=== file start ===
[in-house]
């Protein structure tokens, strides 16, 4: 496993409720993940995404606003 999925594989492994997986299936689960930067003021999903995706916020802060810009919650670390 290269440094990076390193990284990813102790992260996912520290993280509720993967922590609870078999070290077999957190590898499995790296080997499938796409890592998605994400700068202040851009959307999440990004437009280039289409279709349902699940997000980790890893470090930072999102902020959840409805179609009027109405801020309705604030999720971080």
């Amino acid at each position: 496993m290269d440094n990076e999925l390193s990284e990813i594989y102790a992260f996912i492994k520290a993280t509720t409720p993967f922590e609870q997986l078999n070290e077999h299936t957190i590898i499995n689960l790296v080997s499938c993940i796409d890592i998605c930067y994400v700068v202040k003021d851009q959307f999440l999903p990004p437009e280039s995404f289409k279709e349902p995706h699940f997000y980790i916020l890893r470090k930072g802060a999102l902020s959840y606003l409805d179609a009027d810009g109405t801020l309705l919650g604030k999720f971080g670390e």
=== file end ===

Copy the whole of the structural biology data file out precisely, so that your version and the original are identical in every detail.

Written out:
[in-house]
């Protein structure tokens, strides 16, 4: 496993409720993940995404606003 999925594989492994997986299936689960930067003021999903995706916020802060810009919650670390 290269440094990076390193990284990813102790992260996912520290993280509720993967922590609870078999070290077999957190590898499995790296080997499938796409890592998605994400700068202040851009959307999440990004437009280039289409279709349902699940997000980790890893470090930072999102902020959840409805179609009027109405801020309705604030999720971080």
């Amino acid at each position: 496993m290269d440094n990076e999925l390193s990284e990813i594989y102790a992260f996912i492994k520290a993280t509720t409720p993967f922590e609870q997986l078999n070290e077999h299936t957190i590898i499995n689960l790296v080997s499938c993940i796409d890592i998605c930067y994400v700068v202040k003021d851009q959307f999440l999903p990004p437009e280039s995404f289409k279709e349902p995706h699940f997000y980790i916020l890893r470090k930072g802060a999102l902020s959840y606003l409805d179609a009027d810009g109405t801020l309705l919650g604030k999720f971080g670390e």